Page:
A spaceship sculpture
This artwork, titled IMPACT, is in the form of a crashed flying saucer. It is fifteen feet in diameter, and appears to be stuck in the earth at a steep angle. It has a welded tubular steel internal structure that has a skin made of cold rolled steel with stainless steel trim. The cold rolled skin has a rust patina, and the stainless parts will remain shiny. The sculpture also has stainless steel internal support structure that attaches to a below-grade base that holds it safely in position. The surfaces of the sculpture are smooth, and do not have sharp projections. This is an extremely sturdy and climate resistant artwork that has been specifically designed to be outdoors in New Mexico.
New Mexico is a land of invasion. From the many native cultures arriving at different times to the arrival of the Spanish, and onward through the influx of the many cultures that we call American, the place has become a veritable ethnographic layer cake. I think this environment was the perfect catalyst for the imagination-enhancing events at Roswell in the mid 20th century involving flying discs and/or weather balloon parts. This is the cultural canvas on and from which I have formed and informed this particular artwork. This work confronts the viewer with a large, physical, flying saucer. Everyone will recognize it as such, and all will bring their own feelings and biases towards UFOs and UFO crackpot culture. I would like to point out that some very smart folks have spent some time seriously considering the possibility of extraterrestrial life.
The brilliant scientist, Enrico Fermi, was sitting around a lunch table with a few other scientists at Los Alamos in 1950. The conversation had run to recent UFO sightings and the possibility of actual extraterrestrials, and then the conversation turned to other topics. Suddenly Fermi asked, “But where is everybody?” What he meant by this was given what we know of the size and age of the universe, why do we not see good evidence of other intelligent civilizations? This conversation was the beginning of what we call the Fermi Paradox. This item below is from Wikipedia:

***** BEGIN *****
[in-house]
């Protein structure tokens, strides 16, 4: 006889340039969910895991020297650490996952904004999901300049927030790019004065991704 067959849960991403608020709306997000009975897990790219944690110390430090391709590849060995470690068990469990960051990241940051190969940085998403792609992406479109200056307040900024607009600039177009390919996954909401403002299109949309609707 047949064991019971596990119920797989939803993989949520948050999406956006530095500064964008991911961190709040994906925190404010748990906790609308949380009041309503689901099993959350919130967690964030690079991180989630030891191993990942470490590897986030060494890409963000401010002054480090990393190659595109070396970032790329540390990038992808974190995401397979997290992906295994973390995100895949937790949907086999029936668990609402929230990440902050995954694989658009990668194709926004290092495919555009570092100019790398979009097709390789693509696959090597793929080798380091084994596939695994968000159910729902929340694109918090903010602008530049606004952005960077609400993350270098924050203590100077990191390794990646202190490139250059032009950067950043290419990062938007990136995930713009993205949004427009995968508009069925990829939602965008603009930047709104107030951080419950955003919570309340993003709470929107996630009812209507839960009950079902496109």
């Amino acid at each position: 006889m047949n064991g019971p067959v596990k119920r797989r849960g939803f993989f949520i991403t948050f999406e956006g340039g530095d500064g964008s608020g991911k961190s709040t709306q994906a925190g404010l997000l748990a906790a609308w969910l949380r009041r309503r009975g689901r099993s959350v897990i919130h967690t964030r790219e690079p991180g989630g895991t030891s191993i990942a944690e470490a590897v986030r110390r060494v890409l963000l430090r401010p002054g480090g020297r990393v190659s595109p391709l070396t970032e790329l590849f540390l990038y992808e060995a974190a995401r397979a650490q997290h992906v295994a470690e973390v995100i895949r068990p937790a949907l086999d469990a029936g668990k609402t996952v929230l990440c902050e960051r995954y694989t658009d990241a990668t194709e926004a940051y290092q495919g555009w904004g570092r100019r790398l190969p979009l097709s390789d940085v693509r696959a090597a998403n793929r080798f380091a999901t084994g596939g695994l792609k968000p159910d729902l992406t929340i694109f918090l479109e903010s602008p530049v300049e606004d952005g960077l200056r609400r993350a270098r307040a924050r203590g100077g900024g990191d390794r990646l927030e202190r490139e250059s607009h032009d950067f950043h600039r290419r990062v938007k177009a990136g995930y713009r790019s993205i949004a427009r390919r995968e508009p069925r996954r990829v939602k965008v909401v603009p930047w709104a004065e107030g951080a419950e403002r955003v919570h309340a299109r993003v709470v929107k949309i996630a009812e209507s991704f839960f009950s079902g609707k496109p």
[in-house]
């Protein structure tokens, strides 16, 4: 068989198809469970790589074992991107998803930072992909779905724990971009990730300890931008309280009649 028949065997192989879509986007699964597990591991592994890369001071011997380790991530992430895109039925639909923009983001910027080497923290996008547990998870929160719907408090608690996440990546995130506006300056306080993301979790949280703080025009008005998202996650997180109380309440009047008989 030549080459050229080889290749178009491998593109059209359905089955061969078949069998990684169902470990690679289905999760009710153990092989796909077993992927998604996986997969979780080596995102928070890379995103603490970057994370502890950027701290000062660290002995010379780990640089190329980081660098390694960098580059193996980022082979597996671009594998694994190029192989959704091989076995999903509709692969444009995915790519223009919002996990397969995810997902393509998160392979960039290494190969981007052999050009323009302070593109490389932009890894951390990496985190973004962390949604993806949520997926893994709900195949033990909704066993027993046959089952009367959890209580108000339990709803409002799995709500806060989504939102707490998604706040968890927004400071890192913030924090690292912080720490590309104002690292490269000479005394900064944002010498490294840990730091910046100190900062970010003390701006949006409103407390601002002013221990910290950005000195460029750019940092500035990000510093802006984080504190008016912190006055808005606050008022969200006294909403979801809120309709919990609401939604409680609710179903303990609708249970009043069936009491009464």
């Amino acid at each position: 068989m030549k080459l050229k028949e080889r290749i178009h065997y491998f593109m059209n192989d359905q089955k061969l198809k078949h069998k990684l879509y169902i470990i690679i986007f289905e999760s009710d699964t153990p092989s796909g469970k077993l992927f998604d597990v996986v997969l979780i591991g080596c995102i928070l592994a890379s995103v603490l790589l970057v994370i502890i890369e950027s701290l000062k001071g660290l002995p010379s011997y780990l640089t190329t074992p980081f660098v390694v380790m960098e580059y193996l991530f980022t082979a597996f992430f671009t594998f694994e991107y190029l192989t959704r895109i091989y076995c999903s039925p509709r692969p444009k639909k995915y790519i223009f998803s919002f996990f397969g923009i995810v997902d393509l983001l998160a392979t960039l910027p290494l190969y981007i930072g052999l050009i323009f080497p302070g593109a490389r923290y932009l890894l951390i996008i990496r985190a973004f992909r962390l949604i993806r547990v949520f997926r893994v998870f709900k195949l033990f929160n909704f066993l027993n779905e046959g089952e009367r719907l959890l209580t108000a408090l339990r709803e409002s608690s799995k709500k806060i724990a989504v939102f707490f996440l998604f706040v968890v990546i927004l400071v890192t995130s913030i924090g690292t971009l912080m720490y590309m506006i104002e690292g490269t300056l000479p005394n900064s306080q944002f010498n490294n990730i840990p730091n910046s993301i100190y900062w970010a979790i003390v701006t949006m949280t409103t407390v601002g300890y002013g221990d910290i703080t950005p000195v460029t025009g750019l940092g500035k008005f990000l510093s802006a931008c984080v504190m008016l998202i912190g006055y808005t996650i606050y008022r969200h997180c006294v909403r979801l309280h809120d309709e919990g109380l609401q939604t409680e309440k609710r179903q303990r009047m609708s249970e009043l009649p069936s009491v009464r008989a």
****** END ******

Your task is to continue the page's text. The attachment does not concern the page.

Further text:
The Fermi paradox is a conflict between the argument that scale and probability seem to favor intelligent life being common in the universe, and the total lack of evidence of intelligent life having ever arisen anywhere other than on Earth.
Most sane people would prefer to keep their fantasies as fantasies, and their realities as realities, not mixing them up. This work is a reminder that this particular shared fantasy could at any time be flipped by one good sighting. Lots of precedent here going back to H. G. Wells and the War Of The Worlds, so our psyches are sensitized to this possibility. I like to think of my work as similar to a duck hunter floating decoys to attract real ducks.
The armature of IMPACT is made of square steel tubing which is super strong and of reasonably light weight. Its flat surfaces are nice for clamping and welding, and it can be bent and shaped easily with the right tools. Building a round object with square tubing does make sense. Metal shaping was not as complex on this project as it has been on previous ones, but building a round thing presents its own set of challenges. This was built on a rotating stand that supported the ship top and bottom. What you see in this pic (above) is the steel support running to the top pivot from a vertical member that is connected to the bottom pivot—think bicycle fork. At the bottom right where the vise grips are sticking out is an indexing jig. This jig kept the plane of the outer edge in alignment with the center axis of the ship as it was constructed, and also maintained the spacing of the rib structure so that they would be evenly spaced around the circle. Because it turned on its axis, I did not need to keep moving my tools around the circle as construction progressed, I could stay put. Once the skin was on the first side, I took the ship outside, flipped it over and brought it back in the shop to finish the second side. It only fit through the door at an angle, so I had hinged the rotating support so that I could tilt the whole thing. You can see pics of this part of the process in the gallery section below.